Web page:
Clearly, de-cluttering is about more than cleaning and sorting. It is about dealing with things you are attached to, which may explain why one in 11 Americans have so many things that they pay for storage space outside of their home.
Podcaster Gretchen Rubin weighs in with advice she calls The One Minute Rule. In a nutshell, The One-Minute Rule is a way to do things you have been putting off, whether it is making a quick phone call, paying a bill, or washing breakfast dishes you left in the sink. We first learned about The One-Minute Rule in Gretchen’s post where she writes:
“This is an incredibly easy, incredibly effective rule—but it must be followed consistently if I want to see results. And it does take work. It’s very simple: I must do any task that can be finished in one minute. Hang up my coat, read a letter and toss it, fill in a form, answer an email, note down a citation, pick up my phone messages, file a paper, put a dish in the dishwasher…and so on. Because the tasks are so quick, it isn’t too hard to make myself follow the rule—but it has big results. Keeping all those small, nagging tasks under control makes me more serene, less overwhelmed.”
“I battle with anxiety, and I hate it. I hate that my worries and my emotions can dictate my mood and general well-being. Decluttering didn’t cure my anxiety, but having a clutter-free home has greatly reduced my anxiety and stress. There’s a good chance decluttering can help you too if you are dealing with anxiety or stress. Our first big clutter was when my two children were fairly young. I was a very busy mom, working full time outside the home with a traveling spouse. Life was not always easy. Home management was nothing short of impossible many days. It was during the act of decluttering I discovered how peaceful I was making my home and how much the feel of my home contributed to my overall mental health.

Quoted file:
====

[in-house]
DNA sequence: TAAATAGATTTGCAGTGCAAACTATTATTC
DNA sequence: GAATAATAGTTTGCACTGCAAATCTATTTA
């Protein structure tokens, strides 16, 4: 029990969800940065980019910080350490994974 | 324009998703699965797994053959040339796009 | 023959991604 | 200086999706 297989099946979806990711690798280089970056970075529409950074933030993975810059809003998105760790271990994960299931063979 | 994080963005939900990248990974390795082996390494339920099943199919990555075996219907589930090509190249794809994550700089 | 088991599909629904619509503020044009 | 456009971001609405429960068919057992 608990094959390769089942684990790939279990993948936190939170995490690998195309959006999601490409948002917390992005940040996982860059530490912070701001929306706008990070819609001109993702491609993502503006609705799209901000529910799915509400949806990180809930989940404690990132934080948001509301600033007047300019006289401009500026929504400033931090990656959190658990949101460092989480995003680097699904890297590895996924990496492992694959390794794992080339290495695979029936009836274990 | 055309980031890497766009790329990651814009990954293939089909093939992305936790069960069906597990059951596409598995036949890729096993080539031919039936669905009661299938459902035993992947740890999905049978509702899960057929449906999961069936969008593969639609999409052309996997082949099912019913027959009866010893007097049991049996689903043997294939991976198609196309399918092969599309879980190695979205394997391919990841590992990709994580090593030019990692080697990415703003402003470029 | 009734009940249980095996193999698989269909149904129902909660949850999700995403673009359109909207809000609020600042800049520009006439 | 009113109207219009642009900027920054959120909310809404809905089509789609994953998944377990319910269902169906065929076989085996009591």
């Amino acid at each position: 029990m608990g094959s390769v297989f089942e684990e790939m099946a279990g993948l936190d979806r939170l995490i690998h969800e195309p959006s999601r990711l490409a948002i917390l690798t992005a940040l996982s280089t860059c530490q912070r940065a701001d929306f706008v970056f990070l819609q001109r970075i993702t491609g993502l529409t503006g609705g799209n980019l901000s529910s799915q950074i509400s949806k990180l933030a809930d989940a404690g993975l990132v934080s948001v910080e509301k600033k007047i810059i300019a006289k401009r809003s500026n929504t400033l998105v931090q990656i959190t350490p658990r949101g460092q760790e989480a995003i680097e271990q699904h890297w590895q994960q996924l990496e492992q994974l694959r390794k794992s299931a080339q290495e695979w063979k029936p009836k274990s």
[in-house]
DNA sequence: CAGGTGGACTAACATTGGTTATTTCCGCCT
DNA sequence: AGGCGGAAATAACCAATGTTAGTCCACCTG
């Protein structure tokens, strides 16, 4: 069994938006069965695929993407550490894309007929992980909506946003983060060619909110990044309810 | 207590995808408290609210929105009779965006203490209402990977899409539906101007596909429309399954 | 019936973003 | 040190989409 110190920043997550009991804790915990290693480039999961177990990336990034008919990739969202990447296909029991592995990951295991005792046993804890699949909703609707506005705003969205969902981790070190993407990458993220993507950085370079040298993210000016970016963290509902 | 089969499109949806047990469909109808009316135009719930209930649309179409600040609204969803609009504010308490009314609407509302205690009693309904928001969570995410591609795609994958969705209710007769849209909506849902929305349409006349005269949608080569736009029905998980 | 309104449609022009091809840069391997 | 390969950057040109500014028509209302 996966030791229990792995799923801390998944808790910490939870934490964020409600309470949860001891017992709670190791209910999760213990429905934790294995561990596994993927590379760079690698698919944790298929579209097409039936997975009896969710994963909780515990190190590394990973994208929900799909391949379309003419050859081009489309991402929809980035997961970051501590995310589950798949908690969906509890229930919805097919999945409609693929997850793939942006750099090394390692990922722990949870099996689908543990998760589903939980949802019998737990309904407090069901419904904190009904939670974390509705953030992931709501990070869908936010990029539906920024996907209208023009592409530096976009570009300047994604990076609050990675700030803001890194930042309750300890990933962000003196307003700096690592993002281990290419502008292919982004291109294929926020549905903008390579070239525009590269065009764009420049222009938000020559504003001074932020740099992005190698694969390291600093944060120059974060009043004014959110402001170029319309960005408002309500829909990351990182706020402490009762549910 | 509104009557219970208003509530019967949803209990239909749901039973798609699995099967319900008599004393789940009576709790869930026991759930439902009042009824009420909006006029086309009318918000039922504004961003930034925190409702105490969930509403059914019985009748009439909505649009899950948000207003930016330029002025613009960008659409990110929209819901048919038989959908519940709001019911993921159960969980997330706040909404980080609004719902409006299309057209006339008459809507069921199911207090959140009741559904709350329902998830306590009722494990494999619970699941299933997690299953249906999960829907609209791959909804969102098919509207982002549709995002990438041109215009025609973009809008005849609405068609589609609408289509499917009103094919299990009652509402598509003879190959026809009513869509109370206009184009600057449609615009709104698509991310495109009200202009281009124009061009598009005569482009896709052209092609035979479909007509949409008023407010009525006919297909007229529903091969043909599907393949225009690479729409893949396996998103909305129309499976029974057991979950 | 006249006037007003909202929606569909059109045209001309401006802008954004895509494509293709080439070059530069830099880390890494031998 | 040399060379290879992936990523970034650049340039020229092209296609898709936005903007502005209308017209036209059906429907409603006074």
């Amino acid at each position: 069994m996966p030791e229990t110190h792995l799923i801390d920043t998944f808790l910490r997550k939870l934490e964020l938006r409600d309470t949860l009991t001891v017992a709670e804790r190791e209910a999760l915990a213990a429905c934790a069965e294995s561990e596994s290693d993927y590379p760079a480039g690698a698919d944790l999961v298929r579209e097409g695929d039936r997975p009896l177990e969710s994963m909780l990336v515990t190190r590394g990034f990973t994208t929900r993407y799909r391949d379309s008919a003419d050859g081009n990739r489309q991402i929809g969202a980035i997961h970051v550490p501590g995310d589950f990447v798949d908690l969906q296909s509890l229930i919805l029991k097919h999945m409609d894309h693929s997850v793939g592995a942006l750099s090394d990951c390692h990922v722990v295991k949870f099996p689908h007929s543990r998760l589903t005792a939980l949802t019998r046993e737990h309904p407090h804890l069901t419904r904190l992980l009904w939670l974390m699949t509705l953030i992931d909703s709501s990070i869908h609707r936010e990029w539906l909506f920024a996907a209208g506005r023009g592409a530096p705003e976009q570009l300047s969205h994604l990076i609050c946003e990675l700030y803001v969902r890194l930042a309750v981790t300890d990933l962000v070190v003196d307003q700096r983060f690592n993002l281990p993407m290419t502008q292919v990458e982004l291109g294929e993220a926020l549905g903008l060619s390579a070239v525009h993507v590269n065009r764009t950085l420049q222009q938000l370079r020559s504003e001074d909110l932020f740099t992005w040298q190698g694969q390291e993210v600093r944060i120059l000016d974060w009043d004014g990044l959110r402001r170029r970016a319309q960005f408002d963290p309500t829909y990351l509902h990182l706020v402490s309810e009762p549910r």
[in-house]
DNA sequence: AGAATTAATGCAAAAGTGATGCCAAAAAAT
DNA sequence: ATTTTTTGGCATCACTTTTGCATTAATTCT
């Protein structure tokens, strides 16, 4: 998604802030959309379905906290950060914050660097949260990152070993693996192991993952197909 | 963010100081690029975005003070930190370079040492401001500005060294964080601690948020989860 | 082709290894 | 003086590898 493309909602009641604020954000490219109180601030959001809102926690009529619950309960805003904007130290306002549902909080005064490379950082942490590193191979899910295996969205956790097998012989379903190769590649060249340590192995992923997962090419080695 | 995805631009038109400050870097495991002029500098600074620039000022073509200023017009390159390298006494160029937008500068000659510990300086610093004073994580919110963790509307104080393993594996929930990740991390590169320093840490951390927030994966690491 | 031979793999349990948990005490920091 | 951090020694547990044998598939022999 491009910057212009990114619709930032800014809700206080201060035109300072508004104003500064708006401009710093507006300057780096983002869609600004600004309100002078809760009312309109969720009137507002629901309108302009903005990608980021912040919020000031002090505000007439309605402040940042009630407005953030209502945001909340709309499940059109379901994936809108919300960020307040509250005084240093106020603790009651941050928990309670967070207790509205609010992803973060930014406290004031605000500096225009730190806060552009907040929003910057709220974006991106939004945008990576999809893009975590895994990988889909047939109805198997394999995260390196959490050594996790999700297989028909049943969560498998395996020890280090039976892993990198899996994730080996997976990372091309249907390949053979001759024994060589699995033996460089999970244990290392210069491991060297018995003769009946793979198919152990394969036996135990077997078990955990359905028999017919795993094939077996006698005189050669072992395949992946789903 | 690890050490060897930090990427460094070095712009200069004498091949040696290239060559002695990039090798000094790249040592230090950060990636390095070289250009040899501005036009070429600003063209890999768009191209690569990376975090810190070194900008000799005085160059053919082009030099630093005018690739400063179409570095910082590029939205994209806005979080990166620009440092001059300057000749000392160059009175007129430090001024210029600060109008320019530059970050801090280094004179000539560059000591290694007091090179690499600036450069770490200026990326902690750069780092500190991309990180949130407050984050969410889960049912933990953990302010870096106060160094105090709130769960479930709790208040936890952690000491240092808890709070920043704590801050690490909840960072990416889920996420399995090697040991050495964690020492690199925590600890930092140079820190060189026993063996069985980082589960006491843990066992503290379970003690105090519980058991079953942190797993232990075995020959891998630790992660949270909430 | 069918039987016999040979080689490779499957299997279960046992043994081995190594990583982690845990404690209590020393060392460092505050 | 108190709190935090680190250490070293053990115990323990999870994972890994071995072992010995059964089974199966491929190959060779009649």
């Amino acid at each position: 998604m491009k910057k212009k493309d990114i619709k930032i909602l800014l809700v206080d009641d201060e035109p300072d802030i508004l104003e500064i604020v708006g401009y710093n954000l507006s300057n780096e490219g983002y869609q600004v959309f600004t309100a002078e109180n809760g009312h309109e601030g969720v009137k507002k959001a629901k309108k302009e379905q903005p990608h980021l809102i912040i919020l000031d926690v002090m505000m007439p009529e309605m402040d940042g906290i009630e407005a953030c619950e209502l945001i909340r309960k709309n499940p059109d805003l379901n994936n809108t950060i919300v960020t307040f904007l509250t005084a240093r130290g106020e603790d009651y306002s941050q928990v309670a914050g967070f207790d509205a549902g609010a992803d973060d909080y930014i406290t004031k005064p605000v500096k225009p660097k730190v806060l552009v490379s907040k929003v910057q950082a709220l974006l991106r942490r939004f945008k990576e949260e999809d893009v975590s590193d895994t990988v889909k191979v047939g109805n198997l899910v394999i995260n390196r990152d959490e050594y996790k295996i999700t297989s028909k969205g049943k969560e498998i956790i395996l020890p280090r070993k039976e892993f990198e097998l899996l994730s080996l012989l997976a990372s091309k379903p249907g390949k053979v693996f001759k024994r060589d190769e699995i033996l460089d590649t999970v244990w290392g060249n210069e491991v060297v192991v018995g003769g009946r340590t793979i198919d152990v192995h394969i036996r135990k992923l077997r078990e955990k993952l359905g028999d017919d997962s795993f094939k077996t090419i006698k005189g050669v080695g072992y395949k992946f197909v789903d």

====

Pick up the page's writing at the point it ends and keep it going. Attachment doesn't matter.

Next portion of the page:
Clutter is visual chaos. It usually looks like a giant mess, even if it’s organized into piles or has some ‘system’ assigned to it. If you suffer from anxiety, this visual chaos will fuel it like gas poured on a fire. It’s intense. I didn’t realize how intense these feelings were until the clutter started to disappear…When we surround ourselves with outer order, we feel calmer inside.”
As a seasoned green cleaning company, we clean houses in all kinds of conditions, both cluttered and tidy. From our perspective, it is easier to clean a tidy home.
Nineteenth century British designer William Morris spells out the goal perfectly:
“Have nothing in your house that you do not know to be useful, or believe to be beautiful.” – William Morris
Advice from De-cluttering Experts
Marie Kondo says to ask yourself if an item you’re keeping sparks joy. Joshua Becker says to hold an item in your hand and ask, “Do I need this?” Gretchen Rubin says to ask yourself if an item energizes you. Francine Jay asks you to assess if something is relevant to keep after moving it from its usual place.
Look at their suggestions critically for a minute, and then decide why YOU want to de-clutter.
De-Cluttering Via The Feeling Method
On the surface, Marie Kondo and Gretchen Rubin agree that you should keep things that add value to your emotional state, but they diverge in their approach. In Rubin’s book, Outer Order, Inner Calm, she warns about keeping things that don’t apply to your current life, such as books you aspire to read but never touch, gear for sports you hope to take up someday, or an instrument you’ll probably never learn to play. For her, these things feel like failures and reminders of things not accomplished.